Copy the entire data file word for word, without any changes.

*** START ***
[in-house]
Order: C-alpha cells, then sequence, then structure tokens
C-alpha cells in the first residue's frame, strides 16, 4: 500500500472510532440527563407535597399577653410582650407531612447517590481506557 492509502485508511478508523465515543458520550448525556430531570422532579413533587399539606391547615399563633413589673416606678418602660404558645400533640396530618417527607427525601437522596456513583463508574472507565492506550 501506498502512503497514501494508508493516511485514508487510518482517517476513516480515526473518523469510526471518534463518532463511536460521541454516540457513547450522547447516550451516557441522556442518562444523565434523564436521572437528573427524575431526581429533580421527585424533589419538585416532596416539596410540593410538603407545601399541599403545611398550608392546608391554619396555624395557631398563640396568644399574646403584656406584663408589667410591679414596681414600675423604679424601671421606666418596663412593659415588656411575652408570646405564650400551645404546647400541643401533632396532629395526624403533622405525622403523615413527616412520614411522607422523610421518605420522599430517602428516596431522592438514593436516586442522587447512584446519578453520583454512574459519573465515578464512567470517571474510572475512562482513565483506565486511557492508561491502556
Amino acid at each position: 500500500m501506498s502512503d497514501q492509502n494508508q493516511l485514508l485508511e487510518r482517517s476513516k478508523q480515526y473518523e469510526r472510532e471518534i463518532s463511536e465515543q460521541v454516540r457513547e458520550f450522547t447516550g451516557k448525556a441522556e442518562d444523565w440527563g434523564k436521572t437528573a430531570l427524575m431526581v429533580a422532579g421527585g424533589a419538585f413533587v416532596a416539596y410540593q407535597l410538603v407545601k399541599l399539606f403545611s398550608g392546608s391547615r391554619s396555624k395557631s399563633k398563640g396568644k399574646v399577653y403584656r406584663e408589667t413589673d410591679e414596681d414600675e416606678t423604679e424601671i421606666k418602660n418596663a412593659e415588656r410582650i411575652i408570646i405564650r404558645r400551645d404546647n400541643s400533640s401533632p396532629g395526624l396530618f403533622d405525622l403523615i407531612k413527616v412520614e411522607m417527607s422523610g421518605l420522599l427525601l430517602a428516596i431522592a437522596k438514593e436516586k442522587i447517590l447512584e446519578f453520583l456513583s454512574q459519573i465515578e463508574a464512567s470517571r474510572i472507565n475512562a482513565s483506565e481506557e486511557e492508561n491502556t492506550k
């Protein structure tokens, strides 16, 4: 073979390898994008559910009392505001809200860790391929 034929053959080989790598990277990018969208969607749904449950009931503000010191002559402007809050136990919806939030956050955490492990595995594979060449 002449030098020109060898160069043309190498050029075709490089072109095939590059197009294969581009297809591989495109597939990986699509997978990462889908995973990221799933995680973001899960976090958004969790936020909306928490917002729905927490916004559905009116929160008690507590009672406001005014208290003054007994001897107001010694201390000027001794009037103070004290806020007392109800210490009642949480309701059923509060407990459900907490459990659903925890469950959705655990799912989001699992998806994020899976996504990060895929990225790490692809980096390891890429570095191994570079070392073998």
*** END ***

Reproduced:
[in-house]
Order: C-alpha cells, then sequence, then structure tokens
C-alpha cells in the first residue's frame, strides 16, 4: 500500500472510532440527563407535597399577653410582650407531612447517590481506557 492509502485508511478508523465515543458520550448525556430531570422532579413533587399539606391547615399563633413589673416606678418602660404558645400533640396530618417527607427525601437522596456513583463508574472507565492506550 501506498502512503497514501494508508493516511485514508487510518482517517476513516480515526473518523469510526471518534463518532463511536460521541454516540457513547450522547447516550451516557441522556442518562444523565434523564436521572437528573427524575431526581429533580421527585424533589419538585416532596416539596410540593410538603407545601399541599403545611398550608392546608391554619396555624395557631398563640396568644399574646403584656406584663408589667410591679414596681414600675423604679424601671421606666418596663412593659415588656411575652408570646405564650400551645404546647400541643401533632396532629395526624403533622405525622403523615413527616412520614411522607422523610421518605420522599430517602428516596431522592438514593436516586442522587447512584446519578453520583454512574459519573465515578464512567470517571474510572475512562482513565483506565486511557492508561491502556
Amino acid at each position: 500500500m501506498s502512503d497514501q492509502n494508508q493516511l485514508l485508511e487510518r482517517s476513516k478508523q480515526y473518523e469510526r472510532e471518534i463518532s463511536e465515543q460521541v454516540r457513547e458520550f450522547t447516550g451516557k448525556a441522556e442518562d444523565w440527563g434523564k436521572t437528573a430531570l427524575m431526581v429533580a422532579g421527585g424533589a419538585f413533587v416532596a416539596y410540593q407535597l410538603v407545601k399541599l399539606f403545611s398550608g392546608s391547615r391554619s396555624k395557631s399563633k398563640g396568644k399574646v399577653y403584656r406584663e408589667t413589673d410591679e414596681d414600675e416606678t423604679e424601671i421606666k418602660n418596663a412593659e415588656r410582650i411575652i408570646i405564650r404558645r400551645d404546647n400541643s400533640s401533632p396532629g395526624l396530618f403533622d405525622l403523615i407531612k413527616v412520614e411522607m417527607s422523610g421518605l420522599l427525601l430517602a428516596i431522592a437522596k438514593e436516586k442522587i447517590l447512584e446519578f453520583l456513583s454512574q459519573i465515578e463508574a464512567s470517571r474510572i472507565n475512562a482513565s483506565e481506557e486511557e492508561n491502556t492506550k
């Protein structure tokens, strides 16, 4: 073979390898994008559910009392505001809200860790391929 034929053959080989790598990277990018969208969607749904449950009931503000010191002559402007809050136990919806939030956050955490492990595995594979060449 002449030098020109060898160069043309190498050029075709490089072109095939590059197009294969581009297809591989495109597939990986699509997978990462889908995973990221799933995680973001899960976090958004969790936020909306928490917002729905927490916004559905009116929160008690507590009672406001005014208290003054007994001897107001010694201390000027001794009037103070004290806020007392109800210490009642949480309701059923509060407990459900907490459990659903925890469950959705655990799912989001699992998806994020899976996504990060895929990225790490692809980096390891890429570095191994570079070392073998």